“Dude,” I said to Governor LePage as I handed the bowl back to him. We were sitting on a couch in his office, barefoot, under a portrait of Ronald Reagan. The radio was tuned to classic rock. We were drinking ice water with just a splash of bourbon because we hadn’t yet eaten lunch. “You wanna talk job creation, you gotta be thinking about the ganja.”

The big guy took another long puff, then coughed and wheezed. “That’s some good shit,” he chortled. “I am so high.”

“Yeah,” I nodded. “This is Maine-grown organic blueberry.”

“Much better than the schwaggy brick weed I’ve been stealing from that kid who rounds up carts at the Waterville Marden’s.” He chortled again and took another puff. “A zillion times better.”

We both laughed.

“Come to think of it, this is even better than that shit I smoked down in Jamaica on the bus trip to Bob Marley’s house.”

“Cool,” I said, taking the bowl back and inhaling deeply. “Listen, in the last year, we’ve seen how medical marijuana has relieved the suffering of countless patients and added hundreds and hundreds of jobs to Maine’s workforce.”

“Gimme that,” he said, his left eyebrow raised, reaching for the pipe. “Hundreds and hundreds of jobs?”

“Yeah. Think about it. There’s probably at least 300 state-registered caregivers growing medicine and selling it to patients. Carpenters, electricians and plumbers are finding work turning basements into grow rooms. And a couple dozen grow stores have opened in the last year alone.”

“Wow,” the governor said. “I had no idea.”

“And if you take into account all the illegal pot grown in Maine and sold in Massachusetts, we’re talking a cash crop worth hundreds of millions.”

“Wow,” LePage said again, staring at the bowl. “That’s a lot of dough.”

“I know you believe in trickle-down economics,” I said, pointing to the portrait of our 40th president. “Just like Ronnie.”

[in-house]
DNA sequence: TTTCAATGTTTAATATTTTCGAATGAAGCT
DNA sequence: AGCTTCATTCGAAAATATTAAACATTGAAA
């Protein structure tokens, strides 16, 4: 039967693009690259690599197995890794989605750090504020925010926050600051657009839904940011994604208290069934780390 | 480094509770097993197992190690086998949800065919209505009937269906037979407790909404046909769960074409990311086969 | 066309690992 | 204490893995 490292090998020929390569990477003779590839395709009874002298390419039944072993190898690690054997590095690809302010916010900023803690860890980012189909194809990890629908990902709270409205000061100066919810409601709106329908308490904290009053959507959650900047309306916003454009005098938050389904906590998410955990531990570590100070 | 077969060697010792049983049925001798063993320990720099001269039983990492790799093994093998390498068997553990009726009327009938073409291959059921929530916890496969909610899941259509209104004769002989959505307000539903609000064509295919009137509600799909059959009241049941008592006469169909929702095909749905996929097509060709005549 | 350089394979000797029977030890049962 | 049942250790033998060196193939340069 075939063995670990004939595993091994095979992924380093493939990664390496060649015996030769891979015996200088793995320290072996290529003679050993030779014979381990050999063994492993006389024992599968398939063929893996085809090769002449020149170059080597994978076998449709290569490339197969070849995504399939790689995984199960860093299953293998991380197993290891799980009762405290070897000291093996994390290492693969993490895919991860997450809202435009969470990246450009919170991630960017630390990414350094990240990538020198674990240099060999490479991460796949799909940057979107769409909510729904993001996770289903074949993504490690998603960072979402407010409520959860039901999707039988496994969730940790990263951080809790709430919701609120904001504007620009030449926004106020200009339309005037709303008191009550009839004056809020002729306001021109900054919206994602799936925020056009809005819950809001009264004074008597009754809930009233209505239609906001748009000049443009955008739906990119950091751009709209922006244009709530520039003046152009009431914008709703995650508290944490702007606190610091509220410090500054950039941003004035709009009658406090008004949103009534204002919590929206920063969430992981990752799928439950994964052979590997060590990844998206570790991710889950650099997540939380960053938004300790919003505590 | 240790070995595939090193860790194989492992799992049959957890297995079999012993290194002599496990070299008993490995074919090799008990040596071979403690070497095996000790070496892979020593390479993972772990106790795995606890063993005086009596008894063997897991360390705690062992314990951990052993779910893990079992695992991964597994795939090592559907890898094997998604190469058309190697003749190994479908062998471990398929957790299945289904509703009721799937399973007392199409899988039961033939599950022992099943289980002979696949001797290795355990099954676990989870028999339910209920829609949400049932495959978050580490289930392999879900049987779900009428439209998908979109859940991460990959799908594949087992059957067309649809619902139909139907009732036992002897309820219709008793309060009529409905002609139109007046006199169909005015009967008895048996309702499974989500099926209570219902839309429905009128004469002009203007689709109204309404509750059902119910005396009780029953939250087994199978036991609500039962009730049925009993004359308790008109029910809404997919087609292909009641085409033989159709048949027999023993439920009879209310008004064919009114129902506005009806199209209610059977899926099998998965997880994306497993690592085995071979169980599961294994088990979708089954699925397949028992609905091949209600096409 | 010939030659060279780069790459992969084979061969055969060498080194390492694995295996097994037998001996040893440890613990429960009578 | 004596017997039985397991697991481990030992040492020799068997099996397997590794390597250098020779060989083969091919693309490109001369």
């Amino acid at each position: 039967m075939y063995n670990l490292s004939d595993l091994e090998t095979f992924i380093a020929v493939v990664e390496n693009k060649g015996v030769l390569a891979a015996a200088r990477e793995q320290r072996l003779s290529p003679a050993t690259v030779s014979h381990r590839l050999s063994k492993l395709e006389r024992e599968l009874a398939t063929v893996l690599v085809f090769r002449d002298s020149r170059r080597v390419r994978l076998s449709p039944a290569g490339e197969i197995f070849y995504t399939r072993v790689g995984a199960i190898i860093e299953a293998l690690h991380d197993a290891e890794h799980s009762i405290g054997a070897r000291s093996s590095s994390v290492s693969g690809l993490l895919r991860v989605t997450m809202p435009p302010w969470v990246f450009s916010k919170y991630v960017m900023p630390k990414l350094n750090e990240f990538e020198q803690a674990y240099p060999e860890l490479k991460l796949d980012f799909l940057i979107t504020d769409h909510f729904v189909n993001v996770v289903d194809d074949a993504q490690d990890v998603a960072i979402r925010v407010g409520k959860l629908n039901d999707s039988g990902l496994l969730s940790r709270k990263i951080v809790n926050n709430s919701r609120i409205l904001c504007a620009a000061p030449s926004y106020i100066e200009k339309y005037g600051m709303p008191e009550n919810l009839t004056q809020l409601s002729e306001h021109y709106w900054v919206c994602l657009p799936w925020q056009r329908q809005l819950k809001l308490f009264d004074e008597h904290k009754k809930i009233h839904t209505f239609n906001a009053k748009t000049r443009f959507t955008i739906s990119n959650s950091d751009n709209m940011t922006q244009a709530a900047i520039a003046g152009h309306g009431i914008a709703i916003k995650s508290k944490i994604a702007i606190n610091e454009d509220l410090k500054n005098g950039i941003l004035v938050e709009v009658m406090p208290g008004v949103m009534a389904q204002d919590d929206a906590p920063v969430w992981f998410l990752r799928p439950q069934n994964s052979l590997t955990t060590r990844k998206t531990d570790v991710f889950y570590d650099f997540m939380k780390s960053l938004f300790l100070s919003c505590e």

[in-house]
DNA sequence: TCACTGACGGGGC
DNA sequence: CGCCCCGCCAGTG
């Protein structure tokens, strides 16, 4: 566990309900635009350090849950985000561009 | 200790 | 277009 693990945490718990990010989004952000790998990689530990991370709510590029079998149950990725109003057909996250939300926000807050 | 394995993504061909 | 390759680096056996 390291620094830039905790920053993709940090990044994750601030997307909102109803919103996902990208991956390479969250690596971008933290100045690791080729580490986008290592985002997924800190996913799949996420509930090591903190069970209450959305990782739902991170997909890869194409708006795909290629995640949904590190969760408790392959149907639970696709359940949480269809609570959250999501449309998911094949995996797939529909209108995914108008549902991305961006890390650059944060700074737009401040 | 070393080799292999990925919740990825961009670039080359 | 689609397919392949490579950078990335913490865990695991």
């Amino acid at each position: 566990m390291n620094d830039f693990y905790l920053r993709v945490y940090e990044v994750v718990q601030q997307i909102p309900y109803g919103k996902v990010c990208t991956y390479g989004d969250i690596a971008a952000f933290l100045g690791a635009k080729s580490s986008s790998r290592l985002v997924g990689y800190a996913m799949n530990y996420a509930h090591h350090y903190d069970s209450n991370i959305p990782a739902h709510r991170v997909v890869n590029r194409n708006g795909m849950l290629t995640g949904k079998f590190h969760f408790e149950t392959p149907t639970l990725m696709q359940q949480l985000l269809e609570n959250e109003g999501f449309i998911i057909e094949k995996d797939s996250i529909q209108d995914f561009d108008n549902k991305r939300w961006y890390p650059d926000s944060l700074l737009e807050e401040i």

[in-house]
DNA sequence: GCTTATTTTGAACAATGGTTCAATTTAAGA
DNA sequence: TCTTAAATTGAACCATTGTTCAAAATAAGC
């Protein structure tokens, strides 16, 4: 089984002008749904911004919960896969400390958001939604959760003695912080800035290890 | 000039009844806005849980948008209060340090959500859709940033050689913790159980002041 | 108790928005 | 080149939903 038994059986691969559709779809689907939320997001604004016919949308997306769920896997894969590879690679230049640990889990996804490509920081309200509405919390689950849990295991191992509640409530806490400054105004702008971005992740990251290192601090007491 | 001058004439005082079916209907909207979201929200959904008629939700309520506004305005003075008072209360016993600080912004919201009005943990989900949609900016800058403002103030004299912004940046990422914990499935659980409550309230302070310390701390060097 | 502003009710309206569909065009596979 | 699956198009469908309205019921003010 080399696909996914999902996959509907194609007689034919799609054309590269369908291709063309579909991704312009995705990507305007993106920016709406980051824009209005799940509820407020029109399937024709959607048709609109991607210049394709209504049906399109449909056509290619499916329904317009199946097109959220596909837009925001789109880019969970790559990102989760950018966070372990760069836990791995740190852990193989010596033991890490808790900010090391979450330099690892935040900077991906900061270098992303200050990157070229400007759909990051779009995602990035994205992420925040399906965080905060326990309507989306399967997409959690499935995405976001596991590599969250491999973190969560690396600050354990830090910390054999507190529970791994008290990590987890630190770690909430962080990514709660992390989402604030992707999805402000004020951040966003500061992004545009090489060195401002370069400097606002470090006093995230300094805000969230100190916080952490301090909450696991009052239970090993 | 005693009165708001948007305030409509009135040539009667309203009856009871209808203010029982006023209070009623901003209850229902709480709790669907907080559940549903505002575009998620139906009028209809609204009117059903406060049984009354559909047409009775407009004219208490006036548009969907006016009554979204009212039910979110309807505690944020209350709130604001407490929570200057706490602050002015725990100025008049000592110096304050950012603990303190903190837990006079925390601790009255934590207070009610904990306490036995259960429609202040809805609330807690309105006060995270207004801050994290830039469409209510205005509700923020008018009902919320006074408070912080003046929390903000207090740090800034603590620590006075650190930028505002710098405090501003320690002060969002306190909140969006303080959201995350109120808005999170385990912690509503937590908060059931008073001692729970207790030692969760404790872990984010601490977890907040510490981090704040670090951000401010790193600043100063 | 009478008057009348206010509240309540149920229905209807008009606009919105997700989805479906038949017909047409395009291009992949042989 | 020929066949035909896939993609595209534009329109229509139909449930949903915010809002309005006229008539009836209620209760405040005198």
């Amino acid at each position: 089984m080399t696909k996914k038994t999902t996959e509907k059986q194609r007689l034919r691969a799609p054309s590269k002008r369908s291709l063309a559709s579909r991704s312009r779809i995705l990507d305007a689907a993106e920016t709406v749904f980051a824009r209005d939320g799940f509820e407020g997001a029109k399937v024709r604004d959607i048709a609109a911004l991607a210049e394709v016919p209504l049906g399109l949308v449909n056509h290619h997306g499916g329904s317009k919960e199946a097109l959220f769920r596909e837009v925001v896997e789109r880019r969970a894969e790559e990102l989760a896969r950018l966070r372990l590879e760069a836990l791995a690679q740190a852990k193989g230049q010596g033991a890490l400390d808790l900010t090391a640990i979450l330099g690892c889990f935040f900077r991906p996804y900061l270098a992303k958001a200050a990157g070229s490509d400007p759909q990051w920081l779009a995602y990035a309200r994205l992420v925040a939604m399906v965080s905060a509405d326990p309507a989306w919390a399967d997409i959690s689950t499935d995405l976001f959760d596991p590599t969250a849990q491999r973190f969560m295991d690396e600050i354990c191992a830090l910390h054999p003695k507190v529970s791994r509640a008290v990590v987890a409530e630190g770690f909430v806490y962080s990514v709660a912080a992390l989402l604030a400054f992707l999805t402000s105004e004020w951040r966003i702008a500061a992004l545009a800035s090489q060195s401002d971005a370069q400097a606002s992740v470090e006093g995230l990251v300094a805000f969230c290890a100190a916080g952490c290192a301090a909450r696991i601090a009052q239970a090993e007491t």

“Ronnie, Ronnie,” he chanted, getting louder and louder. “RONNIE! RONNIE!”

“C’mon, dude,” I said. “Calm down. We don’t want them to hear us,” I gestured to the door that led to the reception area. “I don’t want to have to get the whole Legislature high.”

“Right,” he whispered. “Tell me more about the jobs.”

“Well, marijuana growers always buy local and pay in cash ’cuz they don’t want to leave a paper trail, so garden supply stores like Paris Farmers Union have definitely paid a lot of bills over the years with marijuana money. And don’t forget all the trimmers needed, especially in the fall when the outdoor weed is harvested.”

“How much do marijuana trimmers earn?” he asked. “I’m just curious.”

“Twenty bucks an hour,” I said with a grin, “plus all you can smoke.”

“Man,” he said, taking another deep puff. “That’s more than I was making at Marden’s.”

We both laughed.

“Too bad that’s only seasonal work,” he said, then took a sip of watery bourbon. “And too bad we can’t collect tax revenues on even some of that money.”

“Well,” I said slyly, repacking the bowl. “There is one way.”

“How, Crash? Tell me how?” He pointed at me. “And can I have the first hit? Please? That green bud, mmm.” He smacked his lips. “So damn good!”